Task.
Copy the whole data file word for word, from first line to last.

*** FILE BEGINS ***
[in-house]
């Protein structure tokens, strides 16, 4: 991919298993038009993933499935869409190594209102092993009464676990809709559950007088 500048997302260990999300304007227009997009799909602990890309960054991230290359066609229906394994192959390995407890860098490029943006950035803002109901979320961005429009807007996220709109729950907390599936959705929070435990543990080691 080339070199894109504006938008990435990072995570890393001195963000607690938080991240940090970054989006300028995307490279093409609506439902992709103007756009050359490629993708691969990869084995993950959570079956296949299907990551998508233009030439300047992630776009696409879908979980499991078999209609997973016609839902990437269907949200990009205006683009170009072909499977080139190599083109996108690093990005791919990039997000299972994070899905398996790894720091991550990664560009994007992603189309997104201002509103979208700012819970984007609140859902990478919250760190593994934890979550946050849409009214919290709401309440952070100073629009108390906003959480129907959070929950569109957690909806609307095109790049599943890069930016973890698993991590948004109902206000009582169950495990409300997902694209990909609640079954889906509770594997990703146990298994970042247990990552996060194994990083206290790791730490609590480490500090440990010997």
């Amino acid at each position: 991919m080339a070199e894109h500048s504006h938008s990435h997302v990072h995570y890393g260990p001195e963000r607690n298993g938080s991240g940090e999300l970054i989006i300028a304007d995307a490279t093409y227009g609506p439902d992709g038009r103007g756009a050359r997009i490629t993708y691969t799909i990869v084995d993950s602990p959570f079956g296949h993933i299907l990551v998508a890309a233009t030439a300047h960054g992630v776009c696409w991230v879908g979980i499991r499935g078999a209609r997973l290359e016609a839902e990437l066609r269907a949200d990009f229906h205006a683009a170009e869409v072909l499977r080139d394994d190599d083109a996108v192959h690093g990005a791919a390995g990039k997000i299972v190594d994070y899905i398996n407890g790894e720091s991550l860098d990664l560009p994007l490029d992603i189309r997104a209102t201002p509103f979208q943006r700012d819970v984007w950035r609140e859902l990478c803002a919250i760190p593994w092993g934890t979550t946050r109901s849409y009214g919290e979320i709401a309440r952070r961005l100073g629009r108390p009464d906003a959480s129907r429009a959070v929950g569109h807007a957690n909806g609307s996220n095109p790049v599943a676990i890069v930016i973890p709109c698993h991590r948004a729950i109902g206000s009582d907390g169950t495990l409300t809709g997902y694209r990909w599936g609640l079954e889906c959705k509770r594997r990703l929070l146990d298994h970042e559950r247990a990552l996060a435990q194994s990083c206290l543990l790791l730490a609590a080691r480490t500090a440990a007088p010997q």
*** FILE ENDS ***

[in-house]
């Protein structure tokens, strides 16, 4: 991919298993038009993933499935869409190594209102092993009464676990809709559950007088 500048997302260990999300304007227009997009799909602990890309960054991230290359066609229906394994192959390995407890860098490029943006950035803002109901979320961005429009807007996220709109729950907390599936959705929070435990543990080691 080339070199894109504006938008990435990072995570890393001195963000607690938080991240940090970054989006300028995307490279093409609506439902992709103007756009050359490629993708691969990869084995993950959570079956296949299907990551998508233009030439300047992630776009696409879908979980499991078999209609997973016609839902990437269907949200990009205006683009170009072909499977080139190599083109996108690093990005791919990039997000299972994070899905398996790894720091991550990664560009994007992603189309997104201002509103979208700012819970984007609140859902990478919250760190593994934890979550946050849409009214919290709401309440952070100073629009108390906003959480129907959070929950569109957690909806609307095109790049599943890069930016973890698993991590948004109902206000009582169950495990409300997902694209990909609640079954889906509770594997990703146990298994970042247990990552996060194994990083206290790791730490609590480490500090440990010997």
């Amino acid at each position: 991919m080339a070199e894109h500048s504006h938008s990435h997302v990072h995570y890393g260990p001195e963000r607690n298993g938080s991240g940090e999300l970054i989006i300028a304007d995307a490279t093409y227009g609506p439902d992709g038009r103007g756009a050359r997009i490629t993708y691969t799909i990869v084995d993950s602990p959570f079956g296949h993933i299907l990551v998508a890309a233009t030439a300047h960054g992630v776009c696409w991230v879908g979980i499991r499935g078999a209609r997973l290359e016609a839902e990437l066609r269907a949200d990009f229906h205006a683009a170009e869409v072909l499977r080139d394994d190599d083109a996108v192959h690093g990005a791919a390995g990039k997000i299972v190594d994070y899905i398996n407890g790894e720091s991550l860098d990664l560009p994007l490029d992603i189309r997104a209102t201002p509103f979208q943006r700012d819970v984007w950035r609140e859902l990478c803002a919250i760190p593994w092993g934890t979550t946050r109901s849409y009214g919290e979320i709401a309440r952070r961005l100073g629009r108390p009464d906003a959480s129907r429009a959070v929950g569109h807007a957690n909806g609307s996220n095109p790049v599943a676990i890069v930016i973890p709109c698993h991590r948004a729950i109902g206000s009582d907390g169950t495990l409300t809709g997902y694209r990909w599936g609640l079954e889906c959705k509770r594997r990703l929070l146990d298994h970042e559950r247990a990552l996060a435990q194994s990083c206290l543990l790791l730490a609590a080691r480490t500090a440990a007088p010997q």